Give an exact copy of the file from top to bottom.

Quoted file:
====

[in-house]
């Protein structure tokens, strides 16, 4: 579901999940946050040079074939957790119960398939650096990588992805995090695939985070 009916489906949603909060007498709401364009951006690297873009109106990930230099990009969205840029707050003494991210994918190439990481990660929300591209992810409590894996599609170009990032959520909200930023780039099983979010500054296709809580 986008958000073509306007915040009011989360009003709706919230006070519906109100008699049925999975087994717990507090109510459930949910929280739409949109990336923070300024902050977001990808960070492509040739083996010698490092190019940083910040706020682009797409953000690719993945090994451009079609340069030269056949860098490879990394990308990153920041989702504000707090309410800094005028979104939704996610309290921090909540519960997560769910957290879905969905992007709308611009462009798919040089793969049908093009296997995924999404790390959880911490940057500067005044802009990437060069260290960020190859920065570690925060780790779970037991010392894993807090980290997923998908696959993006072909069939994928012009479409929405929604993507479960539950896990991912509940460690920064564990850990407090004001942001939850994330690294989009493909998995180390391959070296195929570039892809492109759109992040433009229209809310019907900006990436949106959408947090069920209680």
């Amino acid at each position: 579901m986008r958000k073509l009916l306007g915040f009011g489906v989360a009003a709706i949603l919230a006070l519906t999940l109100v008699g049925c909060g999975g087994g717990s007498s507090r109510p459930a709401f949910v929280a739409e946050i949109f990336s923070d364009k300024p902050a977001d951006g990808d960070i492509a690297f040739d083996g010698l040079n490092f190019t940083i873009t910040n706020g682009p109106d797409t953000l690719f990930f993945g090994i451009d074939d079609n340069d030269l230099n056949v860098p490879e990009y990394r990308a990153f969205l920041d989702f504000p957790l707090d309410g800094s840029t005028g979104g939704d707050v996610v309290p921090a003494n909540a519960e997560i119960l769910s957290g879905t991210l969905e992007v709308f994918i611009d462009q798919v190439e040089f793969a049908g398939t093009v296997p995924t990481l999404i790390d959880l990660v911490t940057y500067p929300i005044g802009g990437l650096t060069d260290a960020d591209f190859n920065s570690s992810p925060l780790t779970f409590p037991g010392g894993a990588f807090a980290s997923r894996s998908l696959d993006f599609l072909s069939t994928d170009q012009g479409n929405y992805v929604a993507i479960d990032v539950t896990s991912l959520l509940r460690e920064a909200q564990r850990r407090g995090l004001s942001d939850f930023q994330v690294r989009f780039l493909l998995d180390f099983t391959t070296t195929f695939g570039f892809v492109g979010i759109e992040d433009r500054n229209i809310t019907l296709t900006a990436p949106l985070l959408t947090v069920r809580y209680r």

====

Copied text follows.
[in-house]
């Protein structure tokens, strides 16, 4: 579901999940946050040079074939957790119960398939650096990588992805995090695939985070 009916489906949603909060007498709401364009951006690297873009109106990930230099990009969205840029707050003494991210994918190439990481990660929300591209992810409590894996599609170009990032959520909200930023780039099983979010500054296709809580 986008958000073509306007915040009011989360009003709706919230006070519906109100008699049925999975087994717990507090109510459930949910929280739409949109990336923070300024902050977001990808960070492509040739083996010698490092190019940083910040706020682009797409953000690719993945090994451009079609340069030269056949860098490879990394990308990153920041989702504000707090309410800094005028979104939704996610309290921090909540519960997560769910957290879905969905992007709308611009462009798919040089793969049908093009296997995924999404790390959880911490940057500067005044802009990437060069260290960020190859920065570690925060780790779970037991010392894993807090980290997923998908696959993006072909069939994928012009479409929405929604993507479960539950896990991912509940460690920064564990850990407090004001942001939850994330690294989009493909998995180390391959070296195929570039892809492109759109992040433009229209809310019907900006990436949106959408947090069920209680």
């Amino acid at each position: 579901m986008r958000k073509l009916l306007g915040f009011g489906v989360a009003a709706i949603l919230a006070l519906t999940l109100v008699g049925c909060g999975g087994g717990s007498s507090r109510p459930a709401f949910v929280a739409e946050i949109f990336s923070d364009k300024p902050a977001d951006g990808d960070i492509a690297f040739d083996g010698l040079n490092f190019t940083i873009t910040n706020g682009p109106d797409t953000l690719f990930f993945g090994i451009d074939d079609n340069d030269l230099n056949v860098p490879e990009y990394r990308a990153f969205l920041d989702f504000p957790l707090d309410g800094s840029t005028g979104g939704d707050v996610v309290p921090a003494n909540a519960e997560i119960l769910s957290g879905t991210l969905e992007v709308f994918i611009d462009q798919v190439e040089f793969a049908g398939t093009v296997p995924t990481l999404i790390d959880l990660v911490t940057y500067p929300i005044g802009g990437l650096t060069d260290a960020d591209f190859n920065s570690s992810p925060l780790t779970f409590p037991g010392g894993a990588f807090a980290s997923r894996s998908l696959d993006f599609l072909s069939t994928d170009q012009g479409n929405y992805v929604a993507i479960d990032v539950t896990s991912l959520l509940r460690e920064a909200q564990r850990r407090g995090l004001s942001d939850f930023q994330v690294r989009f780039l493909l998995d180390f099983t391959t070296t195929f695939g570039f892809v492109g979010i759109e992040d433009r500054n229209i809310t019907l296709t900006a990436p949106l985070l959408t947090v069920r809580y209680r």